The SKA Observatory has announced its novel future branding

The formally known SKA Observatory, based at the iconic Jodrell Bank Observatory, has divulged its future SKAO branding.

In a comprehensive book discussing the brand changes, SKAO has outlined its defining mission and values of its observatory, citing excellence, diversity and inclusion, excellence collaboration, innovation, creativity, sustainability, in addition to a logo and visual identity embodying these.

The organisation became an intergovernmental organisation on 15 January 2021. After years of meticulous planning, the neoteric observatory will accommodate the construction and management of two brand new telescopes throughout the next decade – which will be the most technologically advanced radio telescopes in the world.

Philip Diamond, the SKAO Director-General Prof, said: “The SKAO brand unveiled today befits the scale and ambition of the SKA Project, and defines our vision for our impact on the world, our mission as a world-leading Observatory, and our core values.

“All these elements will guide us as we embark on this exciting new decade for the project towards delivering world-class science that will transform our understanding of the Universe.”

The initial SKA brand was created in 2011, forming the SKA Organisation to manage pre-construction of the SKA project – which was originally developed as a community competition, with 20-years of hard work seeing the organisation evolve from a community-driven, science-led institutional collaboration to a sovereign state-funded intergovernmental organisation.

SKAO is only the second intergovernmental organisation dedicated to astronomy, with the brand announcement signifying its transition from a limited company to an intergovernmental organisation on 1 May. The brand design process incorporated the consultation of over 400 stakeholders in 40 countries, including astronomy professionals, partner organisations, SKAO governance bodies, SKAO staff, project engineers, science and astronomy communicators, and members of the public.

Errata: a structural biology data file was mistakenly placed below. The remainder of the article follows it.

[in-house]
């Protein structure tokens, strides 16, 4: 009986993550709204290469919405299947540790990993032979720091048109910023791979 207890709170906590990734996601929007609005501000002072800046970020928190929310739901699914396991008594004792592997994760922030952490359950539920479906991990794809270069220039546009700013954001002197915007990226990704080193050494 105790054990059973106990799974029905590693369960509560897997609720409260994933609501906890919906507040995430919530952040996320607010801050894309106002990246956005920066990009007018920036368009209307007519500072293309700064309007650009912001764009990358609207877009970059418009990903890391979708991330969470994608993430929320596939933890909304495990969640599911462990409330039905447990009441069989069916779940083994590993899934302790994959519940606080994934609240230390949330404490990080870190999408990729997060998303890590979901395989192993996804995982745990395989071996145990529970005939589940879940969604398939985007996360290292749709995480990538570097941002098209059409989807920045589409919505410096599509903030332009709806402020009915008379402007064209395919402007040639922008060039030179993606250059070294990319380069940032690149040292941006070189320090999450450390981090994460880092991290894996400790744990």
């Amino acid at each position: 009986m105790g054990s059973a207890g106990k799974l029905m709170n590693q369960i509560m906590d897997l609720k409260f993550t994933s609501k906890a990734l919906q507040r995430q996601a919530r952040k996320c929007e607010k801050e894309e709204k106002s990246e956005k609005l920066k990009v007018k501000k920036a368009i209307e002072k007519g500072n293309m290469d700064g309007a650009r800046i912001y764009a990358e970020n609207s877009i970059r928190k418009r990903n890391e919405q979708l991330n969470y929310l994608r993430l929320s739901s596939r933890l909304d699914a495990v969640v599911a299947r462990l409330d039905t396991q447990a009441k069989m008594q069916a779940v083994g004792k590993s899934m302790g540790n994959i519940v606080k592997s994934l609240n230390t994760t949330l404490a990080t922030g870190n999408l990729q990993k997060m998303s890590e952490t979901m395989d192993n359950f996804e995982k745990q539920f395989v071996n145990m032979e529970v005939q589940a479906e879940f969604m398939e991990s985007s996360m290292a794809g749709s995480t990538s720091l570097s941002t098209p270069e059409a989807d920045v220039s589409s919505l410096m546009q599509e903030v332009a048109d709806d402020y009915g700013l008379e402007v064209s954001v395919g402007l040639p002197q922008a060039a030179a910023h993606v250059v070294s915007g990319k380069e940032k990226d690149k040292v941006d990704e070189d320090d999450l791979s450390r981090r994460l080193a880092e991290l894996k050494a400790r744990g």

William Garnier, SKAO’s Director of Communications, said: “We wanted this process to be as inclusive as possible from the start, to reflect collectively on the fundamentals of our new observatory: why does this international endeavour exist? What are we hoping to achieve together? And how will we be contributing to society? None of these things are necessarily self-evident, as with our many stakeholders, the SKA Project is many things to many people.

“I am extremely pleased with where we landed and feel this brand, we are launching today truly reflects who we are and who we are meant to become as a global observatory. We would really like to thank all stakeholders for their valuable inputs, including our partners at the intergovernmental organisations CERN, ESO, ESA and EMBL, as well as UK Research and Innovation, the Royal Astronomical Society and Vera Rubin Observatory, for their help and advice during this process.”

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